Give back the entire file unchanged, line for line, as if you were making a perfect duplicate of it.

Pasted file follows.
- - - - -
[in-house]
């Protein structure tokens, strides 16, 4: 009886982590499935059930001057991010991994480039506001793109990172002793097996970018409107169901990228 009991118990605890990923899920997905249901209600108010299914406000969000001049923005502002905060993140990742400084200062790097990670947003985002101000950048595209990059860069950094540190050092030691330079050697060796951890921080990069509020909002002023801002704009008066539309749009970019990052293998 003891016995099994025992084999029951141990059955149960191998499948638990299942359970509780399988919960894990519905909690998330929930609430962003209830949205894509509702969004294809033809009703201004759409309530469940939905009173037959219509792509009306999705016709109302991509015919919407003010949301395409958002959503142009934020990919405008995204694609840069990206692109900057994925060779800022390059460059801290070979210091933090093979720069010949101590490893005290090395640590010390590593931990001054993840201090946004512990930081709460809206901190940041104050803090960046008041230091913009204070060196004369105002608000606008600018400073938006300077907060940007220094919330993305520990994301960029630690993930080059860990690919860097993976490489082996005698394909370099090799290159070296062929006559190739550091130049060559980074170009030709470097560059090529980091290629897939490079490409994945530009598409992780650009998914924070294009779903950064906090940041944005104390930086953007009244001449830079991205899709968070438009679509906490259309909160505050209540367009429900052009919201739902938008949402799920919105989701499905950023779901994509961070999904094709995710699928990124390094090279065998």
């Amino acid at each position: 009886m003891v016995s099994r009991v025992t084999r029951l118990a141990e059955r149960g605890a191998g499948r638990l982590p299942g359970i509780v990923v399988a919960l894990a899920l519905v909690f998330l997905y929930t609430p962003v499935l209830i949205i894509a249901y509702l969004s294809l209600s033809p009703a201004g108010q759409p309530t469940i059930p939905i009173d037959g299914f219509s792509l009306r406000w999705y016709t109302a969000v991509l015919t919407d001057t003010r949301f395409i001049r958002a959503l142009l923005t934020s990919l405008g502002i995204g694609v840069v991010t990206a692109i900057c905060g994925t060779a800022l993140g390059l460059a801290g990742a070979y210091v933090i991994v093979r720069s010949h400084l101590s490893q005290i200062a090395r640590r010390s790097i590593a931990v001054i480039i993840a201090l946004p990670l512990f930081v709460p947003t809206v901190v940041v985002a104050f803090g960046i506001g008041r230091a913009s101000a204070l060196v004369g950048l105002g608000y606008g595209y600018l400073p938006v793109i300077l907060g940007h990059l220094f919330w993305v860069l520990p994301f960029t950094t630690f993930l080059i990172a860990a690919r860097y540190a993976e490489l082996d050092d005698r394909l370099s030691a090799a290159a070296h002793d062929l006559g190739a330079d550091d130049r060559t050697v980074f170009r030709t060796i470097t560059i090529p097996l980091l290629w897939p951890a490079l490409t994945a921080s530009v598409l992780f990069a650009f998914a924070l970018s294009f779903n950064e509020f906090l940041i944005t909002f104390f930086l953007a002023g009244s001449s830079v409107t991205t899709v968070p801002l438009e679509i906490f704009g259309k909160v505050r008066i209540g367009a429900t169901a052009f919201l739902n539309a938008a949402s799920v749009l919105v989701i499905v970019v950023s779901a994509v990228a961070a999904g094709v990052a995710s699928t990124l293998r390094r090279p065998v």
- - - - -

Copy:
[in-house]
């Protein structure tokens, strides 16, 4: 009886982590499935059930001057991010991994480039506001793109990172002793097996970018409107169901990228 009991118990605890990923899920997905249901209600108010299914406000969000001049923005502002905060993140990742400084200062790097990670947003985002101000950048595209990059860069950094540190050092030691330079050697060796951890921080990069509020909002002023801002704009008066539309749009970019990052293998 003891016995099994025992084999029951141990059955149960191998499948638990299942359970509780399988919960894990519905909690998330929930609430962003209830949205894509509702969004294809033809009703201004759409309530469940939905009173037959219509792509009306999705016709109302991509015919919407003010949301395409958002959503142009934020990919405008995204694609840069990206692109900057994925060779800022390059460059801290070979210091933090093979720069010949101590490893005290090395640590010390590593931990001054993840201090946004512990930081709460809206901190940041104050803090960046008041230091913009204070060196004369105002608000606008600018400073938006300077907060940007220094919330993305520990994301960029630690993930080059860990690919860097993976490489082996005698394909370099090799290159070296062929006559190739550091130049060559980074170009030709470097560059090529980091290629897939490079490409994945530009598409992780650009998914924070294009779903950064906090940041944005104390930086953007009244001449830079991205899709968070438009679509906490259309909160505050209540367009429900052009919201739902938008949402799920919105989701499905950023779901994509961070999904094709995710699928990124390094090279065998």
């Amino acid at each position: 009886m003891v016995s099994r009991v025992t084999r029951l118990a141990e059955r149960g605890a191998g499948r638990l982590p299942g359970i509780v990923v399988a919960l894990a899920l519905v909690f998330l997905y929930t609430p962003v499935l209830i949205i894509a249901y509702l969004s294809l209600s033809p009703a201004g108010q759409p309530t469940i059930p939905i009173d037959g299914f219509s792509l009306r406000w999705y016709t109302a969000v991509l015919t919407d001057t003010r949301f395409i001049r958002a959503l142009l923005t934020s990919l405008g502002i995204g694609v840069v991010t990206a692109i900057c905060g994925t060779a800022l993140g390059l460059a801290g990742a070979y210091v933090i991994v093979r720069s010949h400084l101590s490893q005290i200062a090395r640590r010390s790097i590593a931990v001054i480039i993840a201090l946004p990670l512990f930081v709460p947003t809206v901190v940041v985002a104050f803090g960046i506001g008041r230091a913009s101000a204070l060196v004369g950048l105002g608000y606008g595209y600018l400073p938006v793109i300077l907060g940007h990059l220094f919330w993305v860069l520990p994301f960029t950094t630690f993930l080059i990172a860990a690919r860097y540190a993976e490489l082996d050092d005698r394909l370099s030691a090799a290159a070296h002793d062929l006559g190739a330079d550091d130049r060559t050697v980074f170009r030709t060796i470097t560059i090529p097996l980091l290629w897939p951890a490079l490409t994945a921080s530009v598409l992780f990069a650009f998914a924070l970018s294009f779903n950064e509020f906090l940041i944005t909002f104390f930086l953007a002023g009244s001449s830079v409107t991205t899709v968070p801002l438009e679509i906490f704009g259309k909160v505050r008066i209540g367009a429900t169901a052009f919201l739902n539309a938008a949402s799920v749009l919105v989701i499905v970019v950023s779901a994509v990228a961070a999904g094709v990052a995710s699928t990124l293998r390094r090279p065998v």